With temperatures in the low 50s, most people preferred the sun, where it was about 15 degrees warmer. In fact, there are only a few rows that are shaded, mostly due to the stadium structure that houses the suites and press box. These seats would be popular on hot days, but were quite empty today.

The berm is down the left field line and stretches behind the fence. Many fans with seats in the shade preferred to hang out in the berm, as it was sunny from start to finish.

The view from the berm is below. It is certainly a nice way to while away a winter's afternoon.

In the left field corner is a number of concessions that offer much better choices than the typical stands found along the concourse. I liked the two cookies for $3 at the Baked Bear on the left below. They also sell a monster ice cream sandwich for $8 that looked perfect for a hot day.

The stadium has an interesting history, and it is shown in detail on several displays that adorn the poles behind home plate. A couple of the panels talk about the birth of spring training in Arizona and have several cool photos from the 1950s, so take the time to have a look.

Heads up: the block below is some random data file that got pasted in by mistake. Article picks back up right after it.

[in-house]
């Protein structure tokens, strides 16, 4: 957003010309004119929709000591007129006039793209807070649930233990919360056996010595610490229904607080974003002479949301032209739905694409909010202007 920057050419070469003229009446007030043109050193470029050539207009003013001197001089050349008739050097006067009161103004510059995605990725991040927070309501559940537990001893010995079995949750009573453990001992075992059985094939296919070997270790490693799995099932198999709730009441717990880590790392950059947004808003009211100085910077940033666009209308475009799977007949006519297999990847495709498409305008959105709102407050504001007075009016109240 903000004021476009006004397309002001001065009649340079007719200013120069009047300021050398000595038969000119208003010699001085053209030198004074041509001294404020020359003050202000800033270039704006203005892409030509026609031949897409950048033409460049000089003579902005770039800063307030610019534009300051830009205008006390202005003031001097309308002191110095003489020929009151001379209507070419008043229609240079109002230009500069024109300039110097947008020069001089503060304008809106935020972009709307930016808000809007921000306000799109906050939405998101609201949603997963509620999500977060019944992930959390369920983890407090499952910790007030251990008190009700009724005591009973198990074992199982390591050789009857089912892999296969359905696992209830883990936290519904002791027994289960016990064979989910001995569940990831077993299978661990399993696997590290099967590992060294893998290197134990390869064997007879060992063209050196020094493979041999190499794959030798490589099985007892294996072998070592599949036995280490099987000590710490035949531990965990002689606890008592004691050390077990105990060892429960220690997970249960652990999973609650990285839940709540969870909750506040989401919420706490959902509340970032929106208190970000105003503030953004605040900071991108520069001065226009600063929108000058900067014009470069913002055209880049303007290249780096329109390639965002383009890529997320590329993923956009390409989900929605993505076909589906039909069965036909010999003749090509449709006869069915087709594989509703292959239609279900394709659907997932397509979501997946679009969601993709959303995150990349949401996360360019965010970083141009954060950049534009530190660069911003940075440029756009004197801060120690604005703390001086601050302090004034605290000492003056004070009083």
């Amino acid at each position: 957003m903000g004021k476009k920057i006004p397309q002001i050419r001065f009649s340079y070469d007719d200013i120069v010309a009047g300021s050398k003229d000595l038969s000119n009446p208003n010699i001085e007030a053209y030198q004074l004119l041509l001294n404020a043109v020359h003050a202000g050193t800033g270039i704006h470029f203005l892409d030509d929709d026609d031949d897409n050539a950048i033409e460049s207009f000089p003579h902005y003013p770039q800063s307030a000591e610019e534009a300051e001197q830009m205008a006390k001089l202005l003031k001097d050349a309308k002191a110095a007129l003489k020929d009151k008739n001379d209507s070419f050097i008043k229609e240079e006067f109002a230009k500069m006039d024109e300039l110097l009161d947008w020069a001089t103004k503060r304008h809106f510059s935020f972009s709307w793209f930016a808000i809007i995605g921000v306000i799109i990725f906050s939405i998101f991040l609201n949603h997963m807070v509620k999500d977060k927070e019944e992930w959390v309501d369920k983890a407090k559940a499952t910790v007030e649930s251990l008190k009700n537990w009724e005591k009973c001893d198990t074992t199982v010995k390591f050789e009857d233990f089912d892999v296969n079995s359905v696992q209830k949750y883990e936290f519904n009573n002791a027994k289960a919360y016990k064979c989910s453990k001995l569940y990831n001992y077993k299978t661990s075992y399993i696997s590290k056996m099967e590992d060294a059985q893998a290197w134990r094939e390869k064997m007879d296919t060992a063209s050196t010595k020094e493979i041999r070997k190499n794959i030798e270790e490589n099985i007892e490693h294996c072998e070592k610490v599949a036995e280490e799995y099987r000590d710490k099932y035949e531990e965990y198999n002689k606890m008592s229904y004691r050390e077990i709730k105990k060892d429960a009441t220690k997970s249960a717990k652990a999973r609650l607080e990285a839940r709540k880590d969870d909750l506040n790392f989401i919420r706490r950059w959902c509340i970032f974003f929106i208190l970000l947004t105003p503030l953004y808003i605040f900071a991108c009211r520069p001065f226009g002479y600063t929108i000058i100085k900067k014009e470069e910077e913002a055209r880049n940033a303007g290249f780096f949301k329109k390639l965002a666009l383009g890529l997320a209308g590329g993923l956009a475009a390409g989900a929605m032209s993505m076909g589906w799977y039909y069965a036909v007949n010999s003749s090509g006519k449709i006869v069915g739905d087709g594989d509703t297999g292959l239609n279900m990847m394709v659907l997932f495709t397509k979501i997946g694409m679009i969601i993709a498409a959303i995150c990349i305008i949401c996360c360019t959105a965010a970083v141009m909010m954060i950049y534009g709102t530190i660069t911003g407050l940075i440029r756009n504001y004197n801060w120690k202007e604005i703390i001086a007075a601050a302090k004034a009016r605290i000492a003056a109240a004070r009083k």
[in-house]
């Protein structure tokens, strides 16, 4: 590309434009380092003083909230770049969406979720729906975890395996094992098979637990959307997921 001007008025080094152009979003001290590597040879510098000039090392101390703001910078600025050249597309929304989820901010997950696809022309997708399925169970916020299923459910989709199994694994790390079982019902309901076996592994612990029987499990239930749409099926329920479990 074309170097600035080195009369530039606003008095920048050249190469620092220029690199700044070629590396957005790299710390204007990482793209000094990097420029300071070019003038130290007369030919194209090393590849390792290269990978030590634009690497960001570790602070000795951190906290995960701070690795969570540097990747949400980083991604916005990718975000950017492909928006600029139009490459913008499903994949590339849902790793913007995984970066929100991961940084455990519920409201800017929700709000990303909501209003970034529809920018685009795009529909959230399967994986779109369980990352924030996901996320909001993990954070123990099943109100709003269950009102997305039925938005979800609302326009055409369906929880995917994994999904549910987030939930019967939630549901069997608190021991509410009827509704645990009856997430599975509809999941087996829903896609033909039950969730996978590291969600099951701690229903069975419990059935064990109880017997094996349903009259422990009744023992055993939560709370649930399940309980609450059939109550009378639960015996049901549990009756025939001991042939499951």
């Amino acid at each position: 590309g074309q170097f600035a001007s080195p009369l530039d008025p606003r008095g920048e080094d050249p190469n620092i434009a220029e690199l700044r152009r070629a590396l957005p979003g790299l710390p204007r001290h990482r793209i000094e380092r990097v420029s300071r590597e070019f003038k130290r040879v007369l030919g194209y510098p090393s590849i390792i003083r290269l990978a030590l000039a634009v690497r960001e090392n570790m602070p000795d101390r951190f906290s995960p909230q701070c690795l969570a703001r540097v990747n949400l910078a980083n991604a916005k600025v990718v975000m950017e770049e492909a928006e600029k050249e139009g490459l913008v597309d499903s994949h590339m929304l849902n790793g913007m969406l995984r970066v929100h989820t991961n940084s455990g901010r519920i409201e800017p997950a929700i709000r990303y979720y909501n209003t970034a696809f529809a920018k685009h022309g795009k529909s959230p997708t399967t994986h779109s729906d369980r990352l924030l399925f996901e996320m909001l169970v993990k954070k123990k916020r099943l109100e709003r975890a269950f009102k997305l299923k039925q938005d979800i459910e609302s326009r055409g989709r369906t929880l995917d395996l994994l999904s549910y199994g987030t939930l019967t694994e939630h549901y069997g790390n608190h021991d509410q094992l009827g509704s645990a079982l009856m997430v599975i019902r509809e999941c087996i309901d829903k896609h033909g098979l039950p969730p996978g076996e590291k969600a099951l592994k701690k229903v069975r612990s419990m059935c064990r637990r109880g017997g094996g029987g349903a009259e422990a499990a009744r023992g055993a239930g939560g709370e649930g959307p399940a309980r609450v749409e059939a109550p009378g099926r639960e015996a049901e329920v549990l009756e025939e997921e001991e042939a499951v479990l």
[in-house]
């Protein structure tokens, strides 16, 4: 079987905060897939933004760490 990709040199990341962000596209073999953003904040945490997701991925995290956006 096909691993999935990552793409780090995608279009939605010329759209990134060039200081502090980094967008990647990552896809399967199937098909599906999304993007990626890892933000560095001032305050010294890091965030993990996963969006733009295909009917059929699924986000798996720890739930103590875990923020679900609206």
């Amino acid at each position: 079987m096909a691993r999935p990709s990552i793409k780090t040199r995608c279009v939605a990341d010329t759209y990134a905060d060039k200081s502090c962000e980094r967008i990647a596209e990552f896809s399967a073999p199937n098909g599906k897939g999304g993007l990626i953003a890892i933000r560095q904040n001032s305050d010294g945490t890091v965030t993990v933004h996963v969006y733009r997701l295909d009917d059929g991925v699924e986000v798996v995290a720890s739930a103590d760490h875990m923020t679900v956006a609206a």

The Angels have had some success, including that 2002 World Series, and there are pennants on the facade above the press box commemorating these accomplishments.

The benches down the first base line were ideal in the early innings as they were in the sun, but I did not have to squint. As well, few fans bothered to sit here, so I could stretch out.

The other reason to sit on the first base side is that you can enjoy the Buttes, two small hills that surround a Marriott hotel. It sure beats the view beyond right field, which is I-10.

All of these photos were taken well before the game started, so the fans are lined up along the right field line to get autographs from the Angels. I did not see Trout, Pujols, or Ohtani however.

The scoreboard is quite basic, with a linescore and dot matrix board below, and no video replay available. No doubt Tempe Diablo Stadium is a bit of a throwback among spring training venues, and for that reason alone, worth a visit. Generally though, I'm not a fan of spring training these days as it has become a big money attraction. Charging $45 when most of the players are minor leaguers seems crazy, but people are willing to spend that, so who am I to complain. At least there are cheaper options, of which you should avail yourself should you decide to visit.

As is the case in the early days of spring training, the game was secondary to enjoying a bit of sunshine, but they did play, with the Giants providing the opposition. The starters were Dillon Peters (battling for the 5th spot in the rotation) for LA and Chris Stratton for SF. Stratton gave up a 2-run single to Matt Thaiss (16th overall in 2016) in the first and Taylor Ward (25th overall in 2015) added a grand slam off one of the slew of relievers the Giants paraded out there. It was 7-0 after 5 and by then, all the major leaguers had been taken out, so I decided to make a break for Tucson. The Angels held on for the 10-3 win.